A quick review of the literature on colonial education policy in Africa reveals two starkly divergent perspectives. Some scholars (see Mwiria and Okoth) hold that colonial education was deliberately planned with the aim to perpetuate colonial rule by colonizing the African mind (see Ngugi’s “Decolonizing the Mind” which emerges from this vein later). Others (see Whitehead) argued that it is clear that colonial education policy on Africa was fraught with much confusion of purpose and lack of resources. These scholars argued that in fact Africans desired and pushed for access to Western education (Whitehead).
An interesting thread that emerged from my review of the literature was the continued reemergence of the idea that education has to be tailored for a particular context. I noted this both in British colonial ideas about adapting the curriculum for African needs and also in the anti-colonial frameworks offered by "Afrocentric" scholars. PENDING question: how are the technologists thinking about this?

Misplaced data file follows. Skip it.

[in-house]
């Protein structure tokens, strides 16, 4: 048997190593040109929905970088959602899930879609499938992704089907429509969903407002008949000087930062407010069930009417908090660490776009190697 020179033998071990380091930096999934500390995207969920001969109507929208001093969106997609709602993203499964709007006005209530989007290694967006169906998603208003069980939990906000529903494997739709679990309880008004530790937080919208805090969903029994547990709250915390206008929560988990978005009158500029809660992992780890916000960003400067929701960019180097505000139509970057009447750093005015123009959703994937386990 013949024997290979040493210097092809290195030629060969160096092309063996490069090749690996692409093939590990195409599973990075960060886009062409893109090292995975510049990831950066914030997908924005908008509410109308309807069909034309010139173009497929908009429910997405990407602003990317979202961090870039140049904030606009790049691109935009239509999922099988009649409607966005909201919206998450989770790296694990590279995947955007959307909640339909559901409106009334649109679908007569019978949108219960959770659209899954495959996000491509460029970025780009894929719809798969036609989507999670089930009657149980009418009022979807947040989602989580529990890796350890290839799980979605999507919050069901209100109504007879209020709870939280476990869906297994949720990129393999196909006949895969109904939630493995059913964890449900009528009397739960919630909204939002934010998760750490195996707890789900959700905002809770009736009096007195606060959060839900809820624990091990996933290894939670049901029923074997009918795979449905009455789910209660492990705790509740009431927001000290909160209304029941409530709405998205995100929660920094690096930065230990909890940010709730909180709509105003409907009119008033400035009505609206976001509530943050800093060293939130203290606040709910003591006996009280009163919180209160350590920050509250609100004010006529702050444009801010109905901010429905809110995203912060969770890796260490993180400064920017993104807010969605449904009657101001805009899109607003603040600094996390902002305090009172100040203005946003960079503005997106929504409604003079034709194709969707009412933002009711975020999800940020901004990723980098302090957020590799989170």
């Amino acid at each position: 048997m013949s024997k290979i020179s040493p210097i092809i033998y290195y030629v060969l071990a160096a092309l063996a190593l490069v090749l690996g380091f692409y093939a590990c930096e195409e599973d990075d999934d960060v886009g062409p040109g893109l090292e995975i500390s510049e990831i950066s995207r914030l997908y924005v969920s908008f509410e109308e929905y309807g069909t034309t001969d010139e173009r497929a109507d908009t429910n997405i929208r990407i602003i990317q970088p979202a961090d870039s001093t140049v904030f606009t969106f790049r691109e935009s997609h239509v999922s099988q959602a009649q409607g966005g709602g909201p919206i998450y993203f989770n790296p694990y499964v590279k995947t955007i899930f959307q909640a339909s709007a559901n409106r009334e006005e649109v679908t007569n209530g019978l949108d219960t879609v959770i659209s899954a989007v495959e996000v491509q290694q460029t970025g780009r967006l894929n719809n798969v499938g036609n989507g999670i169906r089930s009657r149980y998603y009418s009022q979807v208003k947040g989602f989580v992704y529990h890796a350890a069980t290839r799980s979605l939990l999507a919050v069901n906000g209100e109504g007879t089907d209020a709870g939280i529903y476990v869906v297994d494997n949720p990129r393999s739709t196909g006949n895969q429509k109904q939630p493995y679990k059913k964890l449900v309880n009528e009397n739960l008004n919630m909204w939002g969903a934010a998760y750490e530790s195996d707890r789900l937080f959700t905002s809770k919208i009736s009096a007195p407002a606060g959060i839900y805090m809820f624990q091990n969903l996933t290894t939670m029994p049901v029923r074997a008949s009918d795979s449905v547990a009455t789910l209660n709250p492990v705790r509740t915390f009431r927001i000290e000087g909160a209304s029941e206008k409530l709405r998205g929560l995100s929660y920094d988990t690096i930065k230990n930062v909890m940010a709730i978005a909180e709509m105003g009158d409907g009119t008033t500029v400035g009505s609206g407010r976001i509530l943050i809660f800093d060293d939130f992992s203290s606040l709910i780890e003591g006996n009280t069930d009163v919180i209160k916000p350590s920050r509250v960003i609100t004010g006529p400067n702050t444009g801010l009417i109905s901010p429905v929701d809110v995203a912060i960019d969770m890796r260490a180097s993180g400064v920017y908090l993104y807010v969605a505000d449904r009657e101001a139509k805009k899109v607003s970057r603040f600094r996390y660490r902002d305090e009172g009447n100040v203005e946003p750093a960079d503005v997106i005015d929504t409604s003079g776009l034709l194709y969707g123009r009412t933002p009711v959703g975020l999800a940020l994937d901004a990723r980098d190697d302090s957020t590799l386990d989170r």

This seems to also tie back into a long-standing question about universal standards vis a vis localized (societal?) needs. What type of education is considered necessary to be a competitive "global" worker and what other kinds of knowledges are considered necesssary for other work (that is not "global"?).
A continued theme that Mamdani (2018) articulates well is the ongoing tension between what he labels the "academic freedom" camp and the "relevance" camp. The dichotomy between whose interests are served through the production and application of knowledge and whose empirical realities are used to generate theory and application continues to be an ongoing debate and theme.